The vision lifted,
then darkness set in.
A different darkness,
one not yet
encountered, not yet
Grey silhouettes brushing the dawn’s early
sky. Joy consumed & sorrow
lived to its limit. The image of flowers,
so slow in their pursuit
of the sun. A tremendous night air
as I walked past the deserted streets
into a life that would demand what I
had never given.
This too was death, & dance & death
entwined like autumn in its blood-splattered
leaves. I praised & I was free & afraid
of what would follow this gift of rope
& tender sunshine.
Enemies remained within,
spiders & also the murderous moon.
& sinking again into the quicksand
threshold, my breast gave way to tears,
my lips, to the astonished tremble.
I walked back into my den that coveted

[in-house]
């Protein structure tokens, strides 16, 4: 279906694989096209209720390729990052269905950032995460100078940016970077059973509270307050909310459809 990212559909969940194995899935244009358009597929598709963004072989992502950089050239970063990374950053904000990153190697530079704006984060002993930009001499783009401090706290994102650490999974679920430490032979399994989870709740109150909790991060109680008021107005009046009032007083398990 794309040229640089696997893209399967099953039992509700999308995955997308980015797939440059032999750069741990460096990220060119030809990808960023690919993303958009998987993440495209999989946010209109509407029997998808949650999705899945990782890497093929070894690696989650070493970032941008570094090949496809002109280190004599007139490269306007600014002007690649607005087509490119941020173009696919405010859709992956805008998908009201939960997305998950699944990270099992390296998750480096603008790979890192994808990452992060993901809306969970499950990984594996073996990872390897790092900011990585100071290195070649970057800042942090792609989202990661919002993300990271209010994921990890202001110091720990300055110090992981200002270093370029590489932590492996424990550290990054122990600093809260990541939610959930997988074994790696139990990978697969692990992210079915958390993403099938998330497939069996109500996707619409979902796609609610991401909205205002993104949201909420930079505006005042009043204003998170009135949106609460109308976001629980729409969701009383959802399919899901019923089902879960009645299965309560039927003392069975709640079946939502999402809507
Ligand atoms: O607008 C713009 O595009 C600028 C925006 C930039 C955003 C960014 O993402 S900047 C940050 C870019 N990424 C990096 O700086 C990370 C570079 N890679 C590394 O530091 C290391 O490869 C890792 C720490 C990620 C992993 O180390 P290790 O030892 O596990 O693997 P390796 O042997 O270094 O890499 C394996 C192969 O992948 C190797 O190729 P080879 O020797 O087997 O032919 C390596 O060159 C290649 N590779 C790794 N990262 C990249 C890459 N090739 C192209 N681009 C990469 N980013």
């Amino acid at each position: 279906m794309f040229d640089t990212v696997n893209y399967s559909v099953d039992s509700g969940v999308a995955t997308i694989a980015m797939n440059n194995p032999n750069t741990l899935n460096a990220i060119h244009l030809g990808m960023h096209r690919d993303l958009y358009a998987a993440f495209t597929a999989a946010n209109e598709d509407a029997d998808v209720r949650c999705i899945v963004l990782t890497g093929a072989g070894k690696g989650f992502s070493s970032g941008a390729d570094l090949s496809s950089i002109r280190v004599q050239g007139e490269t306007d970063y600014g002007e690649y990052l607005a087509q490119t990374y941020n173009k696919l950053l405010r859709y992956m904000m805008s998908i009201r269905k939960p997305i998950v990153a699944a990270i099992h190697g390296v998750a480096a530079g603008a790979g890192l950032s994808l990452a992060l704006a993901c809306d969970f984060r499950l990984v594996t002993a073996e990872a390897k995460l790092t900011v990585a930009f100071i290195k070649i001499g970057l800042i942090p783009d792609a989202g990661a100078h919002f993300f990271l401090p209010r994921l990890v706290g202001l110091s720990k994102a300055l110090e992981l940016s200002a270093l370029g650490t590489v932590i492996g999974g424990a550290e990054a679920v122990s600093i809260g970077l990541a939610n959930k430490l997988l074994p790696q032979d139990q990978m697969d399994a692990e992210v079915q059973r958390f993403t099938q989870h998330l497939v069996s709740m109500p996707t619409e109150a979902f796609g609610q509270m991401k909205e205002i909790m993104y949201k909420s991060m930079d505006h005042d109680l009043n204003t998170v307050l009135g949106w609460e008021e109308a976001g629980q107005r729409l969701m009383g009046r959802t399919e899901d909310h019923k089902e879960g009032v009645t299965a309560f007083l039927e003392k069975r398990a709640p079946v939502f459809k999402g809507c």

no light, holding fast to
like a thousand children, a thousand soldiers
by heaven’s weight.
Copyright © 1995 by Allison Grayhurst
First published in “First Offense” 1996
You can listen to the poem by clicking below:
“Somewhere Falling has a richness of imagery and an intensity of emotion rare in contemporary poetry. Drawn in sharp outlines of light and darkness, and rich shades of colour, with a deep sense of loss and longing and the possibility of salvation, this is an unusual book by a gifted young poet. Grayhurst’s voice is one to which we should continue to pay attention.” — Maggie Helwig, author of Apocalypse Jazz and Eating Glass.
“Responsibility and passion don’t often go together, especially in the work of a young poet. Allison Grayhurst combines them in audacious ways. Somewhere Falling is a grave, yet sensuous book.” – Mark Abley, author of Glasburyon and Blue Sand, Blue Moon.
“Biting into the clouds and bones of desire and devotion, love and grief, Allison Grayhurst basks the reader, with breathtaking eloquence, in an elixir of words. Like lace, the elegance is revealed by what isn’t said. This is stunning poetry.” – Angela Hryniuk, author of no visual scars.